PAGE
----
Rocket Queen: The Last Rose of Summer

A Nina Simone séance at MusicfestNW and some Damm fine prints.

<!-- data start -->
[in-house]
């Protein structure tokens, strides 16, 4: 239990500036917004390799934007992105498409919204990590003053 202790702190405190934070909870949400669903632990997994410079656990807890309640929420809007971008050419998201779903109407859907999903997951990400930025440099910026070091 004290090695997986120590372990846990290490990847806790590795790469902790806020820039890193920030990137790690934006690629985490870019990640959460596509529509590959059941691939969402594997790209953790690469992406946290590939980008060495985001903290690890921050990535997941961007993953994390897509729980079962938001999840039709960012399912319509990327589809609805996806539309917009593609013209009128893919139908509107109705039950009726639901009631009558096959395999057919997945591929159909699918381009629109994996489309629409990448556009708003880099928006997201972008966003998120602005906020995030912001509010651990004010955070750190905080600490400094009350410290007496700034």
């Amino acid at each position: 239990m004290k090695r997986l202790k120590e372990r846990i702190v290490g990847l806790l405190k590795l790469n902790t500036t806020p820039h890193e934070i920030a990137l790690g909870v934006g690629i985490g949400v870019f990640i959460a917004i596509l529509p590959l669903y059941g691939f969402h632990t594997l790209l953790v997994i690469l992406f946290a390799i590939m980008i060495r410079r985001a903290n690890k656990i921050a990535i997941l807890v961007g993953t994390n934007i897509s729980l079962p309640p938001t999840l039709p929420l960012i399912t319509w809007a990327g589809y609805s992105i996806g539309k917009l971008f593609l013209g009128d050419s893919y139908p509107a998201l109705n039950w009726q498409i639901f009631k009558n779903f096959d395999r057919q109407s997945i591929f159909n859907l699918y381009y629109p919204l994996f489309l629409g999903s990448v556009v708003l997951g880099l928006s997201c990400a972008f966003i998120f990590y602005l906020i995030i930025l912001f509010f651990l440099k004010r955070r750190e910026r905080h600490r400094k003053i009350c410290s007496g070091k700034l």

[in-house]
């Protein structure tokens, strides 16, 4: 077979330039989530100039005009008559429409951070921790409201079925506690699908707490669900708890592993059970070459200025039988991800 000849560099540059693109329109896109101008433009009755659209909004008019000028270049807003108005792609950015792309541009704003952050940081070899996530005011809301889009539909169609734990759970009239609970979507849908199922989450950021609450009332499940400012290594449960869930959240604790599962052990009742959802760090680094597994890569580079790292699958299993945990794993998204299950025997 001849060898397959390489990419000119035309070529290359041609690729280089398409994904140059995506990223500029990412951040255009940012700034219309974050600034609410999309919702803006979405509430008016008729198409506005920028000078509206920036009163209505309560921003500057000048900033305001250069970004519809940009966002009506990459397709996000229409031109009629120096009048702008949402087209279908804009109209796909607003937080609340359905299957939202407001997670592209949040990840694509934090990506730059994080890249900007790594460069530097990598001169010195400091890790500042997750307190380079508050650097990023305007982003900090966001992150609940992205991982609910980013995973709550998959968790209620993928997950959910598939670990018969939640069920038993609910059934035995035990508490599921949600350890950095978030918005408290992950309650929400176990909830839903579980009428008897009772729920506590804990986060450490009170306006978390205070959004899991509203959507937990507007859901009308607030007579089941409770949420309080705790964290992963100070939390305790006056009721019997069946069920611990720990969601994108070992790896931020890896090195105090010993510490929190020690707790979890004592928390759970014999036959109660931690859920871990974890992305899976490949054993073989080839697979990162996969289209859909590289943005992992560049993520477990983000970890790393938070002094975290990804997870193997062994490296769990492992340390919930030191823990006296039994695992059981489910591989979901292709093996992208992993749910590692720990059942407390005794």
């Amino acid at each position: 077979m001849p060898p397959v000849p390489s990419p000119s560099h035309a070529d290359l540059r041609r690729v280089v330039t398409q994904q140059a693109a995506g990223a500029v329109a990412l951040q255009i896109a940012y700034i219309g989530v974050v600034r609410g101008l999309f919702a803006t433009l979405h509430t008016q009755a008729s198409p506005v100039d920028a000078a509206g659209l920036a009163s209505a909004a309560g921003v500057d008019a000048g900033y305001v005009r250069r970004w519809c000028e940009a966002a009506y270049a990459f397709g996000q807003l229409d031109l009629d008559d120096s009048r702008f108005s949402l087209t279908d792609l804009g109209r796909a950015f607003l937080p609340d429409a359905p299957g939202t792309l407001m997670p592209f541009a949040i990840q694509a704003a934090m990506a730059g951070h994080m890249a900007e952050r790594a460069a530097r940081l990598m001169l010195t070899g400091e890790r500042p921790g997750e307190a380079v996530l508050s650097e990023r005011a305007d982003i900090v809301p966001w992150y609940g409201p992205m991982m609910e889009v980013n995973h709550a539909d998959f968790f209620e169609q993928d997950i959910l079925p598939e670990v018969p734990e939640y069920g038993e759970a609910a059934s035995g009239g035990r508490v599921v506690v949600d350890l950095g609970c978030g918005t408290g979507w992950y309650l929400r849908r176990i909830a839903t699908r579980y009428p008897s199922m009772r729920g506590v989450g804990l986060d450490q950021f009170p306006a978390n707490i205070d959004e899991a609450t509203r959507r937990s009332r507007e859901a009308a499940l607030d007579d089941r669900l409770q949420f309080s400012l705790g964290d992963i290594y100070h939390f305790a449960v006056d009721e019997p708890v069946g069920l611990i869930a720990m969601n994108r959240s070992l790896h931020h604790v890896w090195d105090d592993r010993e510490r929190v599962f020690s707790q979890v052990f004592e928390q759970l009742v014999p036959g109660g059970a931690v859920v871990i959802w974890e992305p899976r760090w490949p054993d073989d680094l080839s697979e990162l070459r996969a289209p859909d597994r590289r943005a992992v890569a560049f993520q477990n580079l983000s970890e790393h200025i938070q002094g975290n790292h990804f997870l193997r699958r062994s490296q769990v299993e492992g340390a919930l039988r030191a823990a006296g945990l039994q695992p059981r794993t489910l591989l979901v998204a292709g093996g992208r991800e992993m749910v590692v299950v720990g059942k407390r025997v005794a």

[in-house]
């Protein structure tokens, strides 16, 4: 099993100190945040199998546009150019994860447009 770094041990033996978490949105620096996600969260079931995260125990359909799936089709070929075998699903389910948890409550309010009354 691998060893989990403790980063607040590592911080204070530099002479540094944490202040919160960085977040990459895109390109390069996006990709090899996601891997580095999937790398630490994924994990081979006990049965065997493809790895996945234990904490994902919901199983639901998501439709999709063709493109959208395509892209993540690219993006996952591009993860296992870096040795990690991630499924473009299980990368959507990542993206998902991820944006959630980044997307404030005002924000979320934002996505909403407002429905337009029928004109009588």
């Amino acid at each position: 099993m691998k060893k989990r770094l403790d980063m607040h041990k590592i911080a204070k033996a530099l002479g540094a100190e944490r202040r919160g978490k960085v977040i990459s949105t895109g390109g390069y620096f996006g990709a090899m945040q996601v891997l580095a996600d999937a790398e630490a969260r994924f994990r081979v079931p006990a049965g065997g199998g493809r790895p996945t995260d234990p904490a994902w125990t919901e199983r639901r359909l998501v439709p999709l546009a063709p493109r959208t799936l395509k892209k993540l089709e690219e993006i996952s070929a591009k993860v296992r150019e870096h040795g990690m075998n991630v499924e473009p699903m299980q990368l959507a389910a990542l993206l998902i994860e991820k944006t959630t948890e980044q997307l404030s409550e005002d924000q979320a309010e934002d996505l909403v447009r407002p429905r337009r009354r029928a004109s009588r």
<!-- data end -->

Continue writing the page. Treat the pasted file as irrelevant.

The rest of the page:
Good things and bad things always happen to me in tandem when I visit Portland, usually as a result of legally sanctioned nudity, lusty late nights, and a shit-ton of quality live-music experiences. I almost always manage to have such an enjoyable time that I don't want to leave, which says a lot about my love of our sister city to the south.My Friday-night experience at MusicfestNW was nothing short of splendid, even though watching Monotonix periodically disrobe and toss garbage cans around the largest venue I've ever seen them play—opening for Bad Brains, no less—was anticlimactic. Watching them whip out their weirdness in a 1,480-seat theater made it clear that seeing that reliably rambunctious band in such a large venue dilutes the visceral thrill of their performance. This was a minor disappointment; plenty of viscerally thrilling performances involving more tasteful disrobing could be had later that evening, thanks to the fine ladies employed at Magic Gardens and Sassy's.My car has been towed twice in Portland. This first was several years ago, during an entirely unplanned and unforgettable jaunt to catch an in-their-early-prime Hold Steady gig at Berbati's. It happened again this past Saturday evening, about an hour before I was supposed to head to the Ash Street Saloon to catch Rabbits, Saviours, and Red Fang. The sting of handing over a couple hundred bucks to the proprietor of a dimly lit, industrial-area tow lot began to subside as soon as Saviours took the stage. Red Fang drummer John Sherman was certain I'd love the Oakland-based band's brand of thrash-laced stoner rock, and he was on the money. The twin attack of Austin Barber and Sonny Christopher Reinhardt's guitars would make any Iron Maiden fan's heart skip a beat, and even though the sound at Ash Street was frustratingly muddy, the smile was impossible to wipe off my face.The highlight of my weekend, however, came closer to 2 a.m., when I walked into the Caffé Vita–hosted One Pot dinner at the Woods, an antique and ghost-filled funeral home recently converted into a music venue. I missed Throw Me the Statue's purportedly stellar performance, but I arrived just in time to have ringleader Michael Hebb hand me a grilled lamb chop and a bottle of tempranillo before introducing his friend Tahoe Jackson, a thoroughly stunning Portland soul singer so witty and powerfully charismatic that she almost induced tears and laughter simultaneously. Spookily channeling the brash spirit of Nina Simone, she belted out an improv number with backing from the Nick Jaina Band, playfully associating Hebb with culinarily shameful Hot Pockets and decrying a lover who tossed her on the floor like forgotten spare change. All the spine tingling taking place could have been attributed to the unconventionally morbid setting, but Jackson is an undeniable talent whose voice evokes spirits all by itself.Back here in Seattle, the talents of local artist and Akimbo drummer Nat Damm will take center stage for a very brief 24 hours when he celebrates 10 years of "living well below the average income for his passion" with a show of his work this weekend at Capitol Hill's Cairo Gallery (507 E. Mercer St.). "My friends Joel Leshefka and Justine Ashbee own Cairo, and I really wanted to have the show there," explains Damm. "I didn't want it to be a long-running show; short and sweet works for me."Damm got into the poster-design business in his teens via an internship at Bellevue all-ages space Ground Zero. "I'll actually be showing the first poster I did. It was for a show at Ground Zero in 1996. It was collaboration between [Akimbo bassist] Jon Weisnewski and myself. Our band in high school [the Dissidents] played a show with Sicko; it was awesome. We were 16."In the intervening decade, he has silk-screened memorable images to promote live performances by the Shins, Robyn Hitchcock, Death Cab for Cutie, the Minus 5, and the Jesus Lizard, along with show posters for Danzig, the Meat Puppets, and Jello Biafra. He's also responsible for recent album art for Monotonix and the forthcoming Mico de Noche/Brothers of the Sonic Cloth 10-inch."I sort of just fell into it," muses Damm on his accidental career path. "Though it's sort of in my blood too; my grandfather owned a printing company called Damm Fine Printing. Ground Zero hired me part-time while I was in high school. After I left, I started approaching venues in Seattle, and got enough work to live off of. It's just been growing ever since." More than 100 of Damm's posters will be on display and for sale, 6–10 p.m. Saturday and noon–6 p.m. Sunday.rocketqueen@seattleweekly.com

 
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